The problem for handicappers is that you can’t find a statistical relevant speed listing. You can get an idea from some statistics, but to truly rank the team speed you have to use your eyes. On paper two teams can look closely matched, but on the field when they play against each other you can clearly see how the speed matches up.
You may have noticed that the title of this section is defensive speed. Offensive seed is important also, but the difference is that offenses can game plan around speed issues. Defenses have to react to what the offense is doing, and sometimes the only way for the defense to have a chance to compete is to have a great deal of speed.
3 – Kickers
College kickers are mostly ignored by sports bettors. But a good or bad kicker is often the difference between winning a spread bet and losing one. Very few college football teams have a good kicker. Too many college teams have a terrible kicker.
It always drives me nuts when a football team in a big conference has a terrible kicker. Most of these schools have tens of thousands of students, and they can’t seem to find a single one who can kick a 40 yard field goal. Most of these schools have soccer teams, so why can’t the football coach find a soccer player who can kick field goals?
My pet peeves aside, you need to know which kickers are good and which ones are bad. A team with a kicker who can consistently score from 40 yards and in is going to walk away with points in the red zone much more often than a team with a poor kicker. In games with a tight spread, the team with a better kicker is more likely to cover, and a team with a bad kicker is more likely to cost you money.
4 – Tracking Coordinators
Offensive and defensive coordinators change frequently at the college level. Good coordinators get head coaching jobs and assistants get a chance to be coordinators. This can make handicapping college games challenging on a year to year basis.
One of the things that I see that’s different in the NFL and NCAA is in college football there are some offensive minds that seem to be able to adjust every week and every season to whatever the defense is doing. In the NFL there are adjustments, but the defenses adjust at the same time, so a great offensive mind isn’t as effective on a week to week basis as in college.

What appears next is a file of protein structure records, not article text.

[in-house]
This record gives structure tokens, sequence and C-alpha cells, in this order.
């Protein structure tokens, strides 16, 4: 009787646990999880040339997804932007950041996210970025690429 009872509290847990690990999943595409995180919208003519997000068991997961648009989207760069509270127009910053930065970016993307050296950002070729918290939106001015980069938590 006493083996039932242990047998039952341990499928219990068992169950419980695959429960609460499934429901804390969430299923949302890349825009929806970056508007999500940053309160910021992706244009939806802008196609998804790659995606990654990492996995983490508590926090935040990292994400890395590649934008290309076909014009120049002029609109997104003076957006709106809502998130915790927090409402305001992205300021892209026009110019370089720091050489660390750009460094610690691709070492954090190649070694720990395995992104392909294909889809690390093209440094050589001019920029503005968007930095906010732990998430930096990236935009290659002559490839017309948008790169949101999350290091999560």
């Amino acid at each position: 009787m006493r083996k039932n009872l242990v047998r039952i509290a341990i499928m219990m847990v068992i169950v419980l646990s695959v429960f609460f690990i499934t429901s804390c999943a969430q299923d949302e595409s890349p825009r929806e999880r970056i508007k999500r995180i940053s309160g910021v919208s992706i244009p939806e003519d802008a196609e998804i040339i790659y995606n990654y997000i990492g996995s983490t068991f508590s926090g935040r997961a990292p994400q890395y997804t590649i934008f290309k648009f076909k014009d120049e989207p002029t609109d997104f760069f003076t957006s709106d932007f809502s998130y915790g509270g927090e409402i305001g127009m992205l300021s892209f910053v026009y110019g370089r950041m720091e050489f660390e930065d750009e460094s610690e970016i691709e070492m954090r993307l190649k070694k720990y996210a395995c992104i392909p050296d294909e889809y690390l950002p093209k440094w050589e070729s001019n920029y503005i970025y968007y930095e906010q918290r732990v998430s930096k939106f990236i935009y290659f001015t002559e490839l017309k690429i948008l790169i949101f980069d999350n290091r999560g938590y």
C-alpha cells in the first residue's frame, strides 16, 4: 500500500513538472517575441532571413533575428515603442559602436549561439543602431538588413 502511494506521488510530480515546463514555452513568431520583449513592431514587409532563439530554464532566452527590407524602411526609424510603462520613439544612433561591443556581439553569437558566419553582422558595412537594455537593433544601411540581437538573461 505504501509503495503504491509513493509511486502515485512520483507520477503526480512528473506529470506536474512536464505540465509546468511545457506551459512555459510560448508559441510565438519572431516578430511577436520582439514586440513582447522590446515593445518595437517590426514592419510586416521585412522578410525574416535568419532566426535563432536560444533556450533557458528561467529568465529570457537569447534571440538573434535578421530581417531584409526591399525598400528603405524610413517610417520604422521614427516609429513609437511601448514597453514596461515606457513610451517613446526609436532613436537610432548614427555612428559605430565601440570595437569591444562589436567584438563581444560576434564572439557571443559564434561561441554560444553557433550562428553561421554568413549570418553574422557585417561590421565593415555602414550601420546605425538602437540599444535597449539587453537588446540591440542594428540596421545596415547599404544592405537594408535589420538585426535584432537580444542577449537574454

While it isn’t a 100% correlation, many of the best offensive adapters in the NCAA are guys that were NFL assistant coaches in the past.
One thing to be aware of; a great offensive or defensive coordinator doesn’t always make a great head coach. The college game has become more about the head coach being a great recruiter, motivator, and manager than about being a great in-game decision maker. Coordinators are taking bigger and bigger roles running both sides of the ball while head coaches aren’t as involved.
You also need to be careful of betting early season games with teams that have new offensive coordinators with unproven track records. Sometimes it takes a few weeks for a new coordinator to start working his system consistently.
5 – Regional Betting and Line Trends
If you bet with a national or global sportsbook you aren’t going to see what I’m covering here, but if you bet with a local sportsbook or a bookie, you need to keep a close eye on regional betting trends and lines.
The most popular local teams get heavy betting action. This can lead to one of two things possibly happening. The first thing is the local books adjust the lines when they open to take advantage of sports fans, and the other is the lines open as normal and then get moved as heavy action comes in on the local team.
You need to avoid betting on the local team with a local book or bookie, or look at the other team in the matchup to see if the line offers value.
If your goal is to become a winning NCAA football bettor you need to use every betting strategy available to make money. Go beyond the strategies that everyone uses and add these five advanced handicapping strategies to your mix.